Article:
Wednesday, January 09, 2019

'A Time When Jests are Few'

There’s a romance to handling an old first edition. It’s not the monetary value but the knowledge that someone a century ago bought the book, read it when it was new and returned to it over the years. It may have become a fixture in his life. Holding the volume and turning the pages suggests a sense of solidarity with the past, knowing someone like you, perhaps a passionate reader, found pleasure or solace in the book.

From the Fondren Library I borrowed the first edition of a book I wrote about last week, Rudyard Kipling’s The Years Between, published by Methuen and Co. in 1919. The jacket is long gone but the buckram boards are dark red fading to brown, and the title and author are lettered in gold on the spine. On the front endpaper is a book plate with an unattributed saying: “Some Books are to be Tasted and Others Swallowed, And Some Few to be Chewed and Digested.” Below it is a drawing of a seated man in silhouette, reading. Next to him are volumes with “Homer” and “Virgil” on the spines. Below the Ex Libris is the owner’s name: Clement Du Poutet. I’m guessing at the surname. The signature is sketchy. At the back of the book are thirty-two pages devoted to Methuan’s catalog. Among their “One and Threepenny Novels” is the intriguingly titled The Red Derelict.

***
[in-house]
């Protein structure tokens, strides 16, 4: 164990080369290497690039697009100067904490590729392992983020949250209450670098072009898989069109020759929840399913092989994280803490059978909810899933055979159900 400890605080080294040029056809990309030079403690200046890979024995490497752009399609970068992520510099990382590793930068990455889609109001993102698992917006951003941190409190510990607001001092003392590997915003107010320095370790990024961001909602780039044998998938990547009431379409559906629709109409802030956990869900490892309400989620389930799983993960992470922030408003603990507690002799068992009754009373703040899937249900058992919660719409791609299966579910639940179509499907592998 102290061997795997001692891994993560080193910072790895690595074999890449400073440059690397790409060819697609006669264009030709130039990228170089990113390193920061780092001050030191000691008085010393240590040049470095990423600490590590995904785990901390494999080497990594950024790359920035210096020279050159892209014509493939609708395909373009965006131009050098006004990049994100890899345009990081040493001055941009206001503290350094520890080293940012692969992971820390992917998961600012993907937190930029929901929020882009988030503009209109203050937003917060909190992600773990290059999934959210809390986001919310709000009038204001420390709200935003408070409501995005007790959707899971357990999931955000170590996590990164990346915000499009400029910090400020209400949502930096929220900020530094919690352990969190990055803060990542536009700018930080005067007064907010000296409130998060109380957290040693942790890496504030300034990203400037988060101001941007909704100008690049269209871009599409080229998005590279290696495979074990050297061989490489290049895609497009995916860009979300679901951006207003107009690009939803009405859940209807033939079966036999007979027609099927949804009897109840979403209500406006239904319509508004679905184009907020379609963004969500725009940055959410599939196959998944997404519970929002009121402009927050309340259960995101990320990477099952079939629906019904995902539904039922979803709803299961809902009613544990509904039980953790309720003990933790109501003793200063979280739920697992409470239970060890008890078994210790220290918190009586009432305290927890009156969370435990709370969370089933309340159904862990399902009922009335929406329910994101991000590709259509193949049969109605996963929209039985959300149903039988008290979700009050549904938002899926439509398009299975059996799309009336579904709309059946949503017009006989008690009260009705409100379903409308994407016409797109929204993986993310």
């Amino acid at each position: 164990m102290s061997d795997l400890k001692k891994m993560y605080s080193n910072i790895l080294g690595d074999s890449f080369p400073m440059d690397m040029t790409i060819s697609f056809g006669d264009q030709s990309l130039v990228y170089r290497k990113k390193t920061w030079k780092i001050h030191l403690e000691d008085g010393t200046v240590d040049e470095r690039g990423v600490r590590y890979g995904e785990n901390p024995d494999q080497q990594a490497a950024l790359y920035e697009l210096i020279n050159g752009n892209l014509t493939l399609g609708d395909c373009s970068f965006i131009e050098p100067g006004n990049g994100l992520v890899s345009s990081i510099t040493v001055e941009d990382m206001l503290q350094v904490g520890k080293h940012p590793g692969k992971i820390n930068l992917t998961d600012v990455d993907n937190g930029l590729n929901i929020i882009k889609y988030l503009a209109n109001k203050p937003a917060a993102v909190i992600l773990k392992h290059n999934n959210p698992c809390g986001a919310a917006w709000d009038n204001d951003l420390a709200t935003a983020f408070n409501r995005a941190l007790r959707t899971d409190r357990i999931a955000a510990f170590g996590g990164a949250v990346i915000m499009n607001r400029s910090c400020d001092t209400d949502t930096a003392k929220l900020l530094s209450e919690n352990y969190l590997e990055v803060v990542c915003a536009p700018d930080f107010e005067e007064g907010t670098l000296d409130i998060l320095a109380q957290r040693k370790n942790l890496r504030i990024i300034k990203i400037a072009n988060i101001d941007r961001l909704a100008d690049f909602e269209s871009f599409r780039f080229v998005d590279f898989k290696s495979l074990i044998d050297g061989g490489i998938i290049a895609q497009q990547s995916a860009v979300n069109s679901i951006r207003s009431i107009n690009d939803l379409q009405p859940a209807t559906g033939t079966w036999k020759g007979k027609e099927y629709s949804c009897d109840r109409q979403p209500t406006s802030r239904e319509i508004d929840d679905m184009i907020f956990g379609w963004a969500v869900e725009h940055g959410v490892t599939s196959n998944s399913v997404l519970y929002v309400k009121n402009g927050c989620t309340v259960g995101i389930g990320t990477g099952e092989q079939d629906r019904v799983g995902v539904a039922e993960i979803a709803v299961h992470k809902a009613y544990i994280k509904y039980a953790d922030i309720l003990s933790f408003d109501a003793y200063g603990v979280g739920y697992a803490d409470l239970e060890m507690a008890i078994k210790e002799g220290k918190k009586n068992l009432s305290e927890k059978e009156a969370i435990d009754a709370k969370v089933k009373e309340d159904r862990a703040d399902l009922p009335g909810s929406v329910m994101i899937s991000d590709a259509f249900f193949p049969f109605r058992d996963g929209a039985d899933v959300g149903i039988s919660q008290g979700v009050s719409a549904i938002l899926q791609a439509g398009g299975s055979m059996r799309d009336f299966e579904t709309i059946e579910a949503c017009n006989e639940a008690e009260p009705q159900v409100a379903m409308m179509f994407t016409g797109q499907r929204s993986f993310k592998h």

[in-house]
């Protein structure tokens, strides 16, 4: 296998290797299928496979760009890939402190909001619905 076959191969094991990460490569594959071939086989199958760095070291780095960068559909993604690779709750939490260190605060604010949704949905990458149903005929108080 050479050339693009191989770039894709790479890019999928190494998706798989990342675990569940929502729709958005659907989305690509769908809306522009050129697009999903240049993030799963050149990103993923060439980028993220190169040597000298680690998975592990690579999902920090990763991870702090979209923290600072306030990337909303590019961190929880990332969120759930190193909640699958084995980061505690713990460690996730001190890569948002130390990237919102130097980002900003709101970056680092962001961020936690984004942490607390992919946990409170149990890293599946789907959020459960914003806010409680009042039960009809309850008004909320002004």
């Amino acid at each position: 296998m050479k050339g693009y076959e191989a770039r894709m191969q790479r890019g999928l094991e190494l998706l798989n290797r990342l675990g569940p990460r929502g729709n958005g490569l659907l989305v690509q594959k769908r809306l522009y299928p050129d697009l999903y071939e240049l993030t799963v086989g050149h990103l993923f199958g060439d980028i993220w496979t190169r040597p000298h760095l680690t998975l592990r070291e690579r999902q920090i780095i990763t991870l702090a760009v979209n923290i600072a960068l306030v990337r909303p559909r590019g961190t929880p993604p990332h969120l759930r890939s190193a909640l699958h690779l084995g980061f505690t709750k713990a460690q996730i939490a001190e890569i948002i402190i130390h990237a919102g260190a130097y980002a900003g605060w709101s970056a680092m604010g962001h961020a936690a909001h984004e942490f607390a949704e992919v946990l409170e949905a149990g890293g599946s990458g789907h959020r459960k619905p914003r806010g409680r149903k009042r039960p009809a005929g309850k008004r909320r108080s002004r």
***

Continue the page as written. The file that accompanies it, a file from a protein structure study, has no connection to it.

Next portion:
Reading Kipling’s wartime poems in their original book appearance, not in anthologies or an oversized Collected edition, is a stirring experience. Take “My Boy Jack.” (Go here for an excellent reading of the poem.) If we know Kipling’s son John went missing in the Battle of Loos in 1915, and was later found dead, the poem’s final lines bring tears: “Because he was the son you bore, / And gave to that wind blowing and that tide.” Some of the “Epitaphs of the War” are painful to read, knowing Kipling’s situation. Here is “A Son”:

“My son was killed while laughing at some jest. I would I knew
What it was, and it might serve me in a time when jests are few.”

And “An Only Son”:

“I have slain none except my Mother. She
(Blessing her slayer) died of grief for me.”

[Thanks to my friend Melissa Kean, the Rice historian, who confirmed the spelling of Clement Du Poutet's name and found a faint trace of his existence.]

1 comment:

Thomas Parker said...

The quote is, I believe, from Francis Bacon.